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  • By Author: Spetzler, Robert F. x
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Nicholas C. Bambakidis, Eric M. Horn, Peter Nakaji, Nicholas Theodore, Elizabeth Bless, Tammy Dellovade, Chiyuan Ma, Xukui Wang, Mark C. Preul, Stephen W. Coons, Robert F. Spetzler and Volker K. H. Sonntag

Object

Sonic hedgehog (Shh) is a glycoprotein molecule that upregulates the transcription factor Gli1. The Shh protein plays a critical role in the proliferation of endogenous neural precursor cells when directly injected into the spinal cord after a spinal cord injury in adult rodents. Small-molecule agonists of the hedgehog (Hh) pathway were used in an attempt to reproduce these findings through intravenous administration.

Methods

The expression of Gli1 was measured in rat spinal cord after the intravenous administration of an Hh agonist. Ten adult rats received a moderate contusion and were treated with either an Hh agonist (10 mg/kg, intravenously) or vehicle (5 rodents per group) 1 hour and 4 days after injury. The rats were killed 5 days postinjury. Tissue samples were immediately placed in fixative. Samples were immunohistochemically stained for neural precursor cells, and these cells were counted.

Results

Systemic dosing with an Hh agonist significantly upregulated Gli1 expression in the spinal cord (p < 0.005). After spinal contusion, animals treated with the Hh agonist had significantly more nestin-positive neural precursor cells around the rim of the lesion cavity than in vehicle-treated controls (means ± SDs, 46.9 ± 12.9 vs 20.9 ± 8.3 cells/hpf, respectively, p < 0.005). There was no significant difference in the area of white matter injury between the groups.

Conclusions

An intravenous Hh agonist at doses that upregulate spinal cord Gli1 transcription also increases the population of neural precursor cells after spinal cord injury in adult rats. These data support previous findings based on injections of Shh protein directly into the spinal cord.

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Eric M. Horn, Nicholas Theodore, Rachid Assina, Robert F. Spetzler, Volker K. H. Sonntag and Mark C. Preul

Object

Venous stasis and intrathecal hypertension are believed to play a significant role in the hypoperfusion present in the spinal cord following injury. Lowering the intrathecal pressure via cerebrospinal fluid (CSF) drainage has been effective in treating spinal cord ischemia during aorta surgery. The purpose of the present study was to determine whether CSF drainage increases spinal cord perfusion and improves outcome after spinal injury in an animal model.

Methods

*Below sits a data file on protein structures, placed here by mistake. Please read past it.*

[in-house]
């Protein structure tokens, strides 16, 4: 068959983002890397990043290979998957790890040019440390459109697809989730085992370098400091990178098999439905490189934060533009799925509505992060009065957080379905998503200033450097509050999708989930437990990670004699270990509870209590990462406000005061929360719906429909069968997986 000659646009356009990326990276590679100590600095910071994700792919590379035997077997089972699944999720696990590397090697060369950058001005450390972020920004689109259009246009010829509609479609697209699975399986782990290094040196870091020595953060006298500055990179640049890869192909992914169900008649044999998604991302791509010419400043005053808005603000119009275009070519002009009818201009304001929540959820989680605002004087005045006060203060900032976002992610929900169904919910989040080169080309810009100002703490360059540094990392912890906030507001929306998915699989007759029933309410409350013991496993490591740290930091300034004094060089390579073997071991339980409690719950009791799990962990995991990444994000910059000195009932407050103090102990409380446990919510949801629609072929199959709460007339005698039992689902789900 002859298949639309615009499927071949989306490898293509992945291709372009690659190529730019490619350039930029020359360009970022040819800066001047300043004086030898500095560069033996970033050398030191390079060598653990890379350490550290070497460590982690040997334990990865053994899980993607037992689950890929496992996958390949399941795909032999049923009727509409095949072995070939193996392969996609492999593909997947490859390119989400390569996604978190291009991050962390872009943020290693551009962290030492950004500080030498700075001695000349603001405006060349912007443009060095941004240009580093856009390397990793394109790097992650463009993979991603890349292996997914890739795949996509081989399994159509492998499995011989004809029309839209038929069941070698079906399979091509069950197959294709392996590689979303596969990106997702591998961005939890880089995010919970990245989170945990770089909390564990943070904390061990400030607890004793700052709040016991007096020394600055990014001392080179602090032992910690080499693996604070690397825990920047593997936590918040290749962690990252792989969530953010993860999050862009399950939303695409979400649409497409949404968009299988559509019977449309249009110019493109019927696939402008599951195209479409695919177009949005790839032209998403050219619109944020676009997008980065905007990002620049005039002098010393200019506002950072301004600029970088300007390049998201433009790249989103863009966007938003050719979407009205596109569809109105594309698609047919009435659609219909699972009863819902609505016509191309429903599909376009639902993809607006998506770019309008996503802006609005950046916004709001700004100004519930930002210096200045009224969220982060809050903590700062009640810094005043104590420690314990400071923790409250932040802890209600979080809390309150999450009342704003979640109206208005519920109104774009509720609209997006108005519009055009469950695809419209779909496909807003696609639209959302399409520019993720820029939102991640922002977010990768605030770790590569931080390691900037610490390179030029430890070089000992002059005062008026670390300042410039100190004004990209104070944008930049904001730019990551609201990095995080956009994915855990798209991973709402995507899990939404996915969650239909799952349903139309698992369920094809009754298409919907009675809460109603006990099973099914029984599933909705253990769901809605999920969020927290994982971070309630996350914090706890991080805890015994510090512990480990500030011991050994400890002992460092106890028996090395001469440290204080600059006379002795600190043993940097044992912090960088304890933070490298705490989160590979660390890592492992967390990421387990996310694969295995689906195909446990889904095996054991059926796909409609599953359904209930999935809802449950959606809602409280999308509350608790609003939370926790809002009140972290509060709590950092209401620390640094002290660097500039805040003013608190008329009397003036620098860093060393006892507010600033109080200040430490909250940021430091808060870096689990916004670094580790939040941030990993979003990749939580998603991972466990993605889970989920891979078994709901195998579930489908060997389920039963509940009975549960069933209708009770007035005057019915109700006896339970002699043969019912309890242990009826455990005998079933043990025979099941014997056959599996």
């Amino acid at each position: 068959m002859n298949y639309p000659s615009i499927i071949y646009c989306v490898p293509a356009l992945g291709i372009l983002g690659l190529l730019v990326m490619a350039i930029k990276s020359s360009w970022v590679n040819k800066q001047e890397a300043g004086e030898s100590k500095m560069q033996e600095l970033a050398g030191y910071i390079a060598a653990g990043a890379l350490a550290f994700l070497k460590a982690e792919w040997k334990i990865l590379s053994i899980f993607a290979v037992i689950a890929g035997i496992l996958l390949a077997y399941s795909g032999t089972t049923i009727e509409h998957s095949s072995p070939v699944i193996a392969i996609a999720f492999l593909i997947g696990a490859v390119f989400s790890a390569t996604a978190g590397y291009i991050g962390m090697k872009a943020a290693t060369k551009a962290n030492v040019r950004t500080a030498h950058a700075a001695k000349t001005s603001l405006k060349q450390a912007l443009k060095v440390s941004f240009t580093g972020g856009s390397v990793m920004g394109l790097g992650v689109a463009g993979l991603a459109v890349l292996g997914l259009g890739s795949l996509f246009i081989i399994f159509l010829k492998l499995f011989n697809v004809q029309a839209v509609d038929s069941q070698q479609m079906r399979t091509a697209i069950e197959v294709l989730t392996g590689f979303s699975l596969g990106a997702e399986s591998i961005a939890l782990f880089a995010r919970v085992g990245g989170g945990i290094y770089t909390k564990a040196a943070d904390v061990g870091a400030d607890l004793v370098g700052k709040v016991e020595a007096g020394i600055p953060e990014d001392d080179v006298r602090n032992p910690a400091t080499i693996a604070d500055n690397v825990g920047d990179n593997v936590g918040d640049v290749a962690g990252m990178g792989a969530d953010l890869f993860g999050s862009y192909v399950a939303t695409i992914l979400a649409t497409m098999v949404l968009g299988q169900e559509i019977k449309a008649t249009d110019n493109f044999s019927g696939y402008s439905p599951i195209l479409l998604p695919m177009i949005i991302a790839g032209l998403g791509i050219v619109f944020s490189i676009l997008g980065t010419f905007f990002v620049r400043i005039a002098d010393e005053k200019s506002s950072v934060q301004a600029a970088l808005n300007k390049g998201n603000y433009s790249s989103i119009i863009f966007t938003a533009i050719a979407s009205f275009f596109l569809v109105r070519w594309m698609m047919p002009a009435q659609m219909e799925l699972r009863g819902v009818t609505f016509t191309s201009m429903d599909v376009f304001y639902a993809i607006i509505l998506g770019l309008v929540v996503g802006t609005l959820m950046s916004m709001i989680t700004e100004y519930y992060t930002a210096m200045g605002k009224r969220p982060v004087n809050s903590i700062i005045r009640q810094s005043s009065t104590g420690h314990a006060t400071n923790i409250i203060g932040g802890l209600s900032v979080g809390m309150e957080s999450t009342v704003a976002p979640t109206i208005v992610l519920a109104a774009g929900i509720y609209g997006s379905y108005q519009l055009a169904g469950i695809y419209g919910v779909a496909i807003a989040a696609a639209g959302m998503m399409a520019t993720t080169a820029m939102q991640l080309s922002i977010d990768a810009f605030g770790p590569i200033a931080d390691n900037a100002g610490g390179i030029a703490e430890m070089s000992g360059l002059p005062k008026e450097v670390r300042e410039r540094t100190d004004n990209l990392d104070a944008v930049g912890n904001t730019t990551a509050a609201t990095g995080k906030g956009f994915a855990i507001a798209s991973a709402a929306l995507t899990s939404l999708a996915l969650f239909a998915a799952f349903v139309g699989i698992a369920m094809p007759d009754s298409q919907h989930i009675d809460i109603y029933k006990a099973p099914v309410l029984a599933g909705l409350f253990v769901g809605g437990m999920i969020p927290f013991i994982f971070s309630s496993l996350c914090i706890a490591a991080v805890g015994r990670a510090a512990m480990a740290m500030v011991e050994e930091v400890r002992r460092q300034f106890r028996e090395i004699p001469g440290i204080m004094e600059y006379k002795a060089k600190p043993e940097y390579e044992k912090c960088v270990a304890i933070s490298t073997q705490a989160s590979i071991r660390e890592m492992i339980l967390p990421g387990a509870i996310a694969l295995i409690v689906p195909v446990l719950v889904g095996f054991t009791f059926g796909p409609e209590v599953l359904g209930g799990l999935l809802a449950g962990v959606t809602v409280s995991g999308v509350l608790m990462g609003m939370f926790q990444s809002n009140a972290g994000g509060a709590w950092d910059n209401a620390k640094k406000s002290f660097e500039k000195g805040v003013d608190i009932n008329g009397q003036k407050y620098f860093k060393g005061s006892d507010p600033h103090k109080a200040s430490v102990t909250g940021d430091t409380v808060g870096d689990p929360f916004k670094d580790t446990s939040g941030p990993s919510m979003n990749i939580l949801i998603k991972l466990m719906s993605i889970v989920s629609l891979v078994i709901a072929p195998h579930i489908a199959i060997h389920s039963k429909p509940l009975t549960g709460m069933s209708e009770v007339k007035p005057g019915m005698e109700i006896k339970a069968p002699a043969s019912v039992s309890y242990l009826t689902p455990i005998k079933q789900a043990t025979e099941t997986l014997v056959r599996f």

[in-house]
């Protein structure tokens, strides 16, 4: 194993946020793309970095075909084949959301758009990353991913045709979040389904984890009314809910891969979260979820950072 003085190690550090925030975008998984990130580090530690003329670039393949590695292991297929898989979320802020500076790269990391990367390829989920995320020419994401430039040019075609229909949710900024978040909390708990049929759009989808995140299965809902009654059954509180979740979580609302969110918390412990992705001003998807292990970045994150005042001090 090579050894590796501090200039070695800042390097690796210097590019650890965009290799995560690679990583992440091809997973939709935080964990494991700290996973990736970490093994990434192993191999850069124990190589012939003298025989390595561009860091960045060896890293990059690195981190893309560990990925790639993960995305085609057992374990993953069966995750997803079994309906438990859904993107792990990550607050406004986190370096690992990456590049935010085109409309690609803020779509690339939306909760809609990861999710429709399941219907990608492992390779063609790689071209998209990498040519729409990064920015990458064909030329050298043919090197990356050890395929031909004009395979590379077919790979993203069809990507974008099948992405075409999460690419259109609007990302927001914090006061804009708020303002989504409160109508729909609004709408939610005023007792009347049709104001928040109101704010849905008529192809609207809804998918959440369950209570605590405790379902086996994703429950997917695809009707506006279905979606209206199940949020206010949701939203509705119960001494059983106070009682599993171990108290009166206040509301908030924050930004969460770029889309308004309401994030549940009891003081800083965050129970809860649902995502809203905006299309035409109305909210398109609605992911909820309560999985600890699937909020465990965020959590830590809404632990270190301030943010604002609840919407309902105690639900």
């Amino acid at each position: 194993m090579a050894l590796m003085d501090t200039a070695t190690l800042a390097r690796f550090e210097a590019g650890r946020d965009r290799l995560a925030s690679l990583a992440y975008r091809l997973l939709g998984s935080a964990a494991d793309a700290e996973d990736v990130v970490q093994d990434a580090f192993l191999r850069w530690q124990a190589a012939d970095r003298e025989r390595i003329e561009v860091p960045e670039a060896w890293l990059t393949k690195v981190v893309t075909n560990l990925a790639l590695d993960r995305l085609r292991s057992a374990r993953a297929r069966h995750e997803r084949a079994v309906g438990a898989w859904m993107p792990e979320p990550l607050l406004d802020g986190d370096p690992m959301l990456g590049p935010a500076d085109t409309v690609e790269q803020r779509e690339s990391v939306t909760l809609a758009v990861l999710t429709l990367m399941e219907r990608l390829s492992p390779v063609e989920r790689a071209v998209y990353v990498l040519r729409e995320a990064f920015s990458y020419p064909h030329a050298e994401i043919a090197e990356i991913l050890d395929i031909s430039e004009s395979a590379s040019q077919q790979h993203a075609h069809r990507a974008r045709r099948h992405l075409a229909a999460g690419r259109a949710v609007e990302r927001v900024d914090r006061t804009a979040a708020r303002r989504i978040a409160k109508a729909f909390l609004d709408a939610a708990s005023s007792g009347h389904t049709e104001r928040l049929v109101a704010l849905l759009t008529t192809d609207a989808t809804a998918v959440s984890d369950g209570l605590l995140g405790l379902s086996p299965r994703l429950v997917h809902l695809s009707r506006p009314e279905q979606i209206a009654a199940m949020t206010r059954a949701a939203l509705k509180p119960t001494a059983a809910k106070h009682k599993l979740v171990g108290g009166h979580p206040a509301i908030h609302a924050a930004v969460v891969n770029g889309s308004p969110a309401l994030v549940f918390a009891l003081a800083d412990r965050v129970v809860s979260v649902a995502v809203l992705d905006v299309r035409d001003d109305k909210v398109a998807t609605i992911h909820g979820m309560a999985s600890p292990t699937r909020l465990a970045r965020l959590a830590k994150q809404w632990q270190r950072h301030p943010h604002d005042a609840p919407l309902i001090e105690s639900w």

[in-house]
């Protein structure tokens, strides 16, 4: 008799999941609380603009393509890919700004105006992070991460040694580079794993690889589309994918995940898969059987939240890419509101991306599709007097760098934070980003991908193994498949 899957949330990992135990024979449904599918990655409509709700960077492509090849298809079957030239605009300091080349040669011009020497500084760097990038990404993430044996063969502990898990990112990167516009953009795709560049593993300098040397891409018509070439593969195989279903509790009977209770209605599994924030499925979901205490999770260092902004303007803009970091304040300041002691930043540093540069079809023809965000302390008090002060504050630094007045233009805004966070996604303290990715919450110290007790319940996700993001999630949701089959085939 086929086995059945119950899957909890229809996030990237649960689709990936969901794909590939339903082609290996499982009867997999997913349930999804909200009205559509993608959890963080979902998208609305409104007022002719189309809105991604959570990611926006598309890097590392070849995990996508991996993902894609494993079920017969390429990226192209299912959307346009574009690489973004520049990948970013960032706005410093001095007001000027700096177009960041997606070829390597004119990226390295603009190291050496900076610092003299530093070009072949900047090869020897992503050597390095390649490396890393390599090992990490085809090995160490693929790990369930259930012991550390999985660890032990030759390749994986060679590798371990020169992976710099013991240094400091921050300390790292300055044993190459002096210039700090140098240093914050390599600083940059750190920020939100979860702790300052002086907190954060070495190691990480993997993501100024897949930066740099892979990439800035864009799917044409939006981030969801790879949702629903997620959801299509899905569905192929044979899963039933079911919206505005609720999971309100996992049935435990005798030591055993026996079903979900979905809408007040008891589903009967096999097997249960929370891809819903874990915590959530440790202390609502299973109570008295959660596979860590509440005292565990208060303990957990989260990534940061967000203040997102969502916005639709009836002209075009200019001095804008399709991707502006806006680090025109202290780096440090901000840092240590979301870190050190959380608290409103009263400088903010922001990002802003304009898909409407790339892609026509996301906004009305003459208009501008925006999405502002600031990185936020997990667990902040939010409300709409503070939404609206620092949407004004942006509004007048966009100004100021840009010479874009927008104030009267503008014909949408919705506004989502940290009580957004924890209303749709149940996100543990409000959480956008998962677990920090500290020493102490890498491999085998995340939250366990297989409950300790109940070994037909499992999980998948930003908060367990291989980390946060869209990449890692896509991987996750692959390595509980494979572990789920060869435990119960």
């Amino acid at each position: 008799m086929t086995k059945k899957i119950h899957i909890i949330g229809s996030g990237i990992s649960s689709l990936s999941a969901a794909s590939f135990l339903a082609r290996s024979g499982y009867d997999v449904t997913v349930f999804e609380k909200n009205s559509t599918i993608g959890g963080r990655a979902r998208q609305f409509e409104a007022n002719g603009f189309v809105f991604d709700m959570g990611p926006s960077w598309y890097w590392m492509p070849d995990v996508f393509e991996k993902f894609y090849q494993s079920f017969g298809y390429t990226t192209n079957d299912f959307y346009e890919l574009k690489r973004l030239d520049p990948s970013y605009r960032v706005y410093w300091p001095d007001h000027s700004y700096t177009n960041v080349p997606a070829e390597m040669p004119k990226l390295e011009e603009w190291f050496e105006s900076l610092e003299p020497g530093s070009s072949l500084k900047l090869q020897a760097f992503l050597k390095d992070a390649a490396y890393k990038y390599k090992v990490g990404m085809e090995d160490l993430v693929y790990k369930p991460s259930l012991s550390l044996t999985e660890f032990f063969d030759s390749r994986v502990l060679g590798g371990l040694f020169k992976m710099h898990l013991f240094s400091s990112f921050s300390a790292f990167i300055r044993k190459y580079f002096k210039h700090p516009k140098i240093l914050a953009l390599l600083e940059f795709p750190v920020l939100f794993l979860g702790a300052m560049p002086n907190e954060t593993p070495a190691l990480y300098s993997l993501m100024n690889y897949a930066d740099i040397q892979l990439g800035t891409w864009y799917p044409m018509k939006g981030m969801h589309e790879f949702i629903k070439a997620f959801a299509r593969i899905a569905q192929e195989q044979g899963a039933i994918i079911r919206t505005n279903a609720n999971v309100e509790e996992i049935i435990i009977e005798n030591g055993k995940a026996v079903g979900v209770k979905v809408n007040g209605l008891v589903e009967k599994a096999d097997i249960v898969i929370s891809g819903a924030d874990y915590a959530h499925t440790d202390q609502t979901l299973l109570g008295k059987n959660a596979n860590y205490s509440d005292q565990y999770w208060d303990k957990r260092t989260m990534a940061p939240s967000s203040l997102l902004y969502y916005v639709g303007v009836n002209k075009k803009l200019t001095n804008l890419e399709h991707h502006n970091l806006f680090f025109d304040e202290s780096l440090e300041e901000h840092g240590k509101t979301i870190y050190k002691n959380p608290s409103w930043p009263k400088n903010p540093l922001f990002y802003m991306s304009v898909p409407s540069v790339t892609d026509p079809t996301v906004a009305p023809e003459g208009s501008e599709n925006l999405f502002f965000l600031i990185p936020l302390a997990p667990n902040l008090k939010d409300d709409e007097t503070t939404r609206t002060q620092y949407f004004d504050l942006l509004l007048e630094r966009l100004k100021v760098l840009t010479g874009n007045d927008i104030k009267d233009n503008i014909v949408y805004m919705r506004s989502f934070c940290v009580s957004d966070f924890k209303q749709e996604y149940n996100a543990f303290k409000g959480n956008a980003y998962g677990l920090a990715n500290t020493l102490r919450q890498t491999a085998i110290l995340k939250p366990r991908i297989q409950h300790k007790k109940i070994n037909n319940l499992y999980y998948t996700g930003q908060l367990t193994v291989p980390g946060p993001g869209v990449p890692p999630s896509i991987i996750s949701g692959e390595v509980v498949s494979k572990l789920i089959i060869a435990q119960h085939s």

Anesthetized adult rabbits were subjected to a severe contusion spinal cord injury (SCI). Cerebrospinal fluid was then drained via a catheter to lower the intrathecal pressure by 10 mm Hg. Tissue perfusion was assessed at the site of injury, and values obtained before and after CSF drainage were compared. Two other cohorts of animals were subjected to SCI: 1 group subsequently underwent CSF drainage and the other did not. Results of histological analysis, motor evoked potential and motor function testing were compared between the 2 cohorts at 4 weeks postinjury.

Results

Cerebrospinal fluid drainage led to no significant improvement in spinal cord tissue perfusion. Four weeks after injury, the animals that underwent CSF drainage demonstrated significantly smaller areas of tissue damage at the injury site. There were no differences in motor evoked potentials or motor score outcomes at 4 weeks postinjury.

Conclusions

Cerebrospinal fluid drainage effectively lowers intrathecal pressure and decreases the amount of tissue damage in an animal model of spinal cord injury. Further studies are needed to determine whether different draining regimens can improve motor or electrophysiological outcomes.

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Nicholas C. Bambakidis, John Butler, Eric M. Horn, Xukui Wang, Mark C. Preul, Nicholas Theodore, Robert F. Spetzler and Volker K. H. Sonntag

✓ The development of an acute traumatic spinal cord injury (SCI) inevitably leads to a complex cascade of ischemia and inflammation that results in significant scar tissue formation. The development of such scar tissue provides a severe impediment to neural regeneration and healing with restoration of function. A multimodal approach to treatment is required because SCIs occur with differing levels of severity and over different lengths of time. To achieve significant breakthroughs in outcomes, such approaches must combine both neuroprotective and neuroregenerative treatments. Novel techniques modulating endogenous stem cells demonstrate great promise in promoting neuroregeneration and restoring function.